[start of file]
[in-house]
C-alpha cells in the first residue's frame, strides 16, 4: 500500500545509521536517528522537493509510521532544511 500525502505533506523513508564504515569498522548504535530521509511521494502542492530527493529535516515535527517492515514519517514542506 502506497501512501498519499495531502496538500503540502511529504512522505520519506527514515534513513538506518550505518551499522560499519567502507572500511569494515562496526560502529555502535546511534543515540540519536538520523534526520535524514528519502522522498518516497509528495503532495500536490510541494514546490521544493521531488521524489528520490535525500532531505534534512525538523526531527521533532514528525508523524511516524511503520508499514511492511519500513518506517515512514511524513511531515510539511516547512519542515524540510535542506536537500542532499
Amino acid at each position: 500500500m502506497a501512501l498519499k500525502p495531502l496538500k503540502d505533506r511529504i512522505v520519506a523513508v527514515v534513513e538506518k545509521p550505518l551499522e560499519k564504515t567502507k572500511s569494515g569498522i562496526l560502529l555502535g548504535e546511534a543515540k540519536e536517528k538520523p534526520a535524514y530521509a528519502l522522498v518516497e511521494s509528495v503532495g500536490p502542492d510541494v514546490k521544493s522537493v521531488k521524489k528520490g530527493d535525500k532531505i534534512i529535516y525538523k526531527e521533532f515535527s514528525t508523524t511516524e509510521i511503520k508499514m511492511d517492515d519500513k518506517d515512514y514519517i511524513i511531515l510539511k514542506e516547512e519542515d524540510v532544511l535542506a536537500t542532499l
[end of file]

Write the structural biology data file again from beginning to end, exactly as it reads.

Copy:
[in-house]
C-alpha cells in the first residue's frame, strides 16, 4: 500500500545509521536517528522537493509510521532544511 500525502505533506523513508564504515569498522548504535530521509511521494502542492530527493529535516515535527517492515514519517514542506 502506497501512501498519499495531502496538500503540502511529504512522505520519506527514515534513513538506518550505518551499522560499519567502507572500511569494515562496526560502529555502535546511534543515540540519536538520523534526520535524514528519502522522498518516497509528495503532495500536490510541494514546490521544493521531488521524489528520490535525500532531505534534512525538523526531527521533532514528525508523524511516524511503520508499514511492511519500513518506517515512514511524513511531515510539511516547512519542515524540510535542506536537500542532499
Amino acid at each position: 500500500m502506497a501512501l498519499k500525502p495531502l496538500k503540502d505533506r511529504i512522505v520519506a523513508v527514515v534513513e538506518k545509521p550505518l551499522e560499519k564504515t567502507k572500511s569494515g569498522i562496526l560502529l555502535g548504535e546511534a543515540k540519536e536517528k538520523p534526520a535524514y530521509a528519502l522522498v518516497e511521494s509528495v503532495g500536490p502542492d510541494v514546490k521544493s522537493v521531488k521524489k528520490g530527493d535525500k532531505i534534512i529535516y525538523k526531527e521533532f515535527s514528525t508523524t511516524e509510521i511503520k508499514m511492511d517492515d519500513k518506517d515512514y514519517i511524513i511531515l510539511k514542506e516547512e519542515d524540510v532544511l535542506a536537500t542532499l